I've also been making my way through Barry Raftery's Pagan Celtic Ireland recently. It contains a drawing that reconstructs the probable look of a pre-Christian temple they know was built on Emain Macha. And where there's a permanent temple, I know there were druids who were happy to be out from the rain leading sacrifices under its roof. Not so much with the communing with trees there unless you consider dead timber to be the same as an oak grove for the sake of argument. And while I can enjoy an outdoor ritual, I have issues with sunscreen and blood sacrifices to mosquitos being mandatory to my pagan experience.

So, I grant that neither the nature lover nor myself can really claim an unbroken line of descent from Cathbad in any realistic form. I was still not represented by his words. I figured my definition of druid is as good as his and posted it. To wit:

"I am a druid because I am a priestess of the Celtic gods and serve a tribe (small and scattered, to be sure) of like-worshipping people."

It's a definition I don't see used too often, truth to tell. But it's mine, and I like it.

Sunday, July 10, 2005

Turning on your own kind

I like the idea of putting the internecine squabbling that happens in pagan circles in some sort of perspective. But frankly, people vandalizing and committing arson against a Christian church because its denomination supports same-sex marriage is not the way I want it.

That may be a terribly self-centered way to look at it, but I'm stunned at the whole thing. We've all been aware that the hatred of fundamentalist right-wing Christianity against what they perceive as non-Christians has even led to murder for some time. But now, some of them are turning on their own kind. I knew that sort hated disagreement in the ranks, but that's going beyond the pale.

I've heard noises about liberal and moderate Christians rising up to voice their objections to the fundamentalist fringe that's trying to set itself up as the only Christian voice in the world. I hope and pray this galvanizes them into stronger and faster action. It's wrong when pagans turn against each other over doctrinal or procedural differences. It's heresy bordering on apostasy when members of one sect of a faith physically attack another's house of worship over similar conflicts.

Monday, July 04, 2005

A declaration

  • My ancestors served this country with honor and sometimes shed their blood for it and the ideals upon which it was founded...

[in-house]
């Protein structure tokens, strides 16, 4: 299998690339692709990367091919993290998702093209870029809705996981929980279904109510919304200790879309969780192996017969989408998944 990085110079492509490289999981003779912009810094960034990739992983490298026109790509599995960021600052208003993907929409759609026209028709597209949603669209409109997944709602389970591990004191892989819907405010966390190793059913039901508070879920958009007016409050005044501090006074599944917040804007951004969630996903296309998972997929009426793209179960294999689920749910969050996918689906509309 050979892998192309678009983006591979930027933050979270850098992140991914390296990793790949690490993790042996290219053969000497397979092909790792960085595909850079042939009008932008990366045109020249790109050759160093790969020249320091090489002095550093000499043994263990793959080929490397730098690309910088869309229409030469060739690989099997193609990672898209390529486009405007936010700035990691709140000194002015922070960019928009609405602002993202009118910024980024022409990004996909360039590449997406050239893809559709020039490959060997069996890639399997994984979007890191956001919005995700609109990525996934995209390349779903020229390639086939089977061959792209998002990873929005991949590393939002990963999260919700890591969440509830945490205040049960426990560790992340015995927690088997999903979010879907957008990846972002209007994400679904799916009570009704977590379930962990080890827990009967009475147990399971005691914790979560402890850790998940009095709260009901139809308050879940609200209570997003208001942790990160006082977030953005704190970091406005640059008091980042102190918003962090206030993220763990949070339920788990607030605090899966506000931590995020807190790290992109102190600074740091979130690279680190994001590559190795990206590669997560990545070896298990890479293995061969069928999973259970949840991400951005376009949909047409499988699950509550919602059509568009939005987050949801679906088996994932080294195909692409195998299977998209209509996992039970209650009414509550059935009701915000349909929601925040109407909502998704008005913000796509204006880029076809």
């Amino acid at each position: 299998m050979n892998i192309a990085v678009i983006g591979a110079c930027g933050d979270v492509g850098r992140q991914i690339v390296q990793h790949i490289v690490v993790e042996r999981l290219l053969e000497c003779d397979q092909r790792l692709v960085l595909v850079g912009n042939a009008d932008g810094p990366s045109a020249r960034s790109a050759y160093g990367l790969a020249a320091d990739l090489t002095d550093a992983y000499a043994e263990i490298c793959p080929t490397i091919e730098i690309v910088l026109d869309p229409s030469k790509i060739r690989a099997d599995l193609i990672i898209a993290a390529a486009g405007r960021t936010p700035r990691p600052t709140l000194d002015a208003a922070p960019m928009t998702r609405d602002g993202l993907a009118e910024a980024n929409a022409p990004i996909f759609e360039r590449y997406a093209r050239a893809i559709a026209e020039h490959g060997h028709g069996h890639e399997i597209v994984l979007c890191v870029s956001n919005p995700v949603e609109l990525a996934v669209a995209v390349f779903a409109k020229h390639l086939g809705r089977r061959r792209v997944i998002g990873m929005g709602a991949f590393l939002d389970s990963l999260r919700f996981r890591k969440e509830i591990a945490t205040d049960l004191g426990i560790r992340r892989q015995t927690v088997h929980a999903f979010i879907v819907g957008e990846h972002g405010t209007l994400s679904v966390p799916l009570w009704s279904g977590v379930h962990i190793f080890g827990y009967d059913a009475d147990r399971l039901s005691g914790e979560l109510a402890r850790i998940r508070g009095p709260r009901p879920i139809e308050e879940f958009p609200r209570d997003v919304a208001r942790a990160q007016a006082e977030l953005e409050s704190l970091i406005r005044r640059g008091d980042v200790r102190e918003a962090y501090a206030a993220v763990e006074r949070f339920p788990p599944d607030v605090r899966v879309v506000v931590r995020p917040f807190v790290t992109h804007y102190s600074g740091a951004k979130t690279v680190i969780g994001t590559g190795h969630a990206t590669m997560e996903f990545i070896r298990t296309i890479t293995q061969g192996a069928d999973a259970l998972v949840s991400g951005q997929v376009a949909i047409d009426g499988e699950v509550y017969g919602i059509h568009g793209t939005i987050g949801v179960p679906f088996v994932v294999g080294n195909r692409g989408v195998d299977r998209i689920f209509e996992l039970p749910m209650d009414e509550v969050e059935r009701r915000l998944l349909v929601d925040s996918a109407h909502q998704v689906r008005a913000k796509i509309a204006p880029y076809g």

• I believe the precepts of life, liberty and the pursuit of happiness are compatible with my faith...
  • I know the Founding Fathers did not consider polytheism to be a sign of a bad American...
  • I know "my country, right or wrong" means "It's my country whether it's behaving itself according to its ideals or not" instead of "love it or leave it"...
  • I vote in elections and try to keep myself informed on the issues...
  • I raise my voice against would-be tyrants regardless of their political bent...
  • I remember that this nation was founded by people on wildly different sides of divisive issues, which means respect for diversity has been part of our ideals all along...
For all those and many other reasons, I call myself a pagan patriot.

Happy Independence Day.

Music, Maestro, please!

Jason Pitzl-Waters tipped his readership off to an article on the Grievous Angel blog that suggests modern pagans look to house music as a source of expression of our energies. GA considers it a more appropriate form for at least his own expression of faith than the usual folk, Goth or rock music. A lot of GA’s point is how Dionysian disco and its descendants are, a mood far closer to his own experience of paganism than that provided by the aforementioned genres.

In my own life, I work with ecstatic practices. I am deeply aware of how a driving beat can help pull you out of your logical brain and into a deeper communion with spirit in whatever form you're reaching for. It also leads me to appreciate the times when I'm not swimming in a Dionysian river. I want my rituals to be in touch with spirit. But I don't always want to be overwhelmed by it. So, while I do like the idea of house music as a pagan form, I don't see it as the pagan form. I think there's plenty of room for more, just as there's room for both group and individual ritual, trance work and feasts. Think of it as an adjunct to the "many roads, one mountain" concept for religions, only there are many mountains. Different music takes you different places, and there are lots of good places to go. Only approaching your faith on one vector leads to stultification if you're too rigid and chaos if you're not careful. I know a lot of pagans rejected the faiths of their childhoods because it felt too restrictive. It is always possible to run too far the other direction.